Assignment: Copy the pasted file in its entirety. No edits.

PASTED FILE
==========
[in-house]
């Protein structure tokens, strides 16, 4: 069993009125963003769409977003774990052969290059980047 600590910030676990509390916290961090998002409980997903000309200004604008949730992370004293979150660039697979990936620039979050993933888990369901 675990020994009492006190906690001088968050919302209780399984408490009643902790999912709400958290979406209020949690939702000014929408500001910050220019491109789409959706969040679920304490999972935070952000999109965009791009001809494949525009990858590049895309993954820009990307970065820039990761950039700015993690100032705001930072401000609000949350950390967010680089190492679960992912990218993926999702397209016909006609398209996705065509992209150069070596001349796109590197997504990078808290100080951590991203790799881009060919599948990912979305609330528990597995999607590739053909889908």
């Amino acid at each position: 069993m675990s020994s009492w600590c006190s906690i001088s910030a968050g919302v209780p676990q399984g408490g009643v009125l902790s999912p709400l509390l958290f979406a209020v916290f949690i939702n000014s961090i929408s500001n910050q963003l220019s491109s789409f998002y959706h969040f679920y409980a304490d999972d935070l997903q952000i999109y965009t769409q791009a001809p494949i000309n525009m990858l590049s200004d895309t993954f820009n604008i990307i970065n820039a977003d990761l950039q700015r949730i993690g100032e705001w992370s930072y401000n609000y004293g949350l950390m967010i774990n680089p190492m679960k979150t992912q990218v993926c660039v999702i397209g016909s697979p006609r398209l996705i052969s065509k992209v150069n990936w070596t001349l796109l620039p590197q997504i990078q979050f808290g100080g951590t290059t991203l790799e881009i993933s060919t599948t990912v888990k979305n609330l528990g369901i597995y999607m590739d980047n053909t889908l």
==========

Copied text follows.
[in-house]
């Protein structure tokens, strides 16, 4: 069993009125963003769409977003774990052969290059980047 600590910030676990509390916290961090998002409980997903000309200004604008949730992370004293979150660039697979990936620039979050993933888990369901 675990020994009492006190906690001088968050919302209780399984408490009643902790999912709400958290979406209020949690939702000014929408500001910050220019491109789409959706969040679920304490999972935070952000999109965009791009001809494949525009990858590049895309993954820009990307970065820039990761950039700015993690100032705001930072401000609000949350950390967010680089190492679960992912990218993926999702397209016909006609398209996705065509992209150069070596001349796109590197997504990078808290100080951590991203790799881009060919599948990912979305609330528990597995999607590739053909889908």
């Amino acid at each position: 069993m675990s020994s009492w600590c006190s906690i001088s910030a968050g919302v209780p676990q399984g408490g009643v009125l902790s999912p709400l509390l958290f979406a209020v916290f949690i939702n000014s961090i929408s500001n910050q963003l220019s491109s789409f998002y959706h969040f679920y409980a304490d999972d935070l997903q952000i999109y965009t769409q791009a001809p494949i000309n525009m990858l590049s200004d895309t993954f820009n604008i990307i970065n820039a977003d990761l950039q700015r949730i993690g100032e705001w992370s930072y401000n609000y004293g949350l950390m967010i774990n680089p190492m679960k979150t992912q990218v993926c660039v999702i397209g016909s697979p006609r398209l996705i052969s065509k992209v150069n990936w070596t001349l796109l620039p590197q997504i990078q979050f808290g100080g951590t290059t991203l790799e881009i993933s060919t599948t990912v888990k979305n609330l528990g369901i597995y999607m590739d980047n053909t889908l």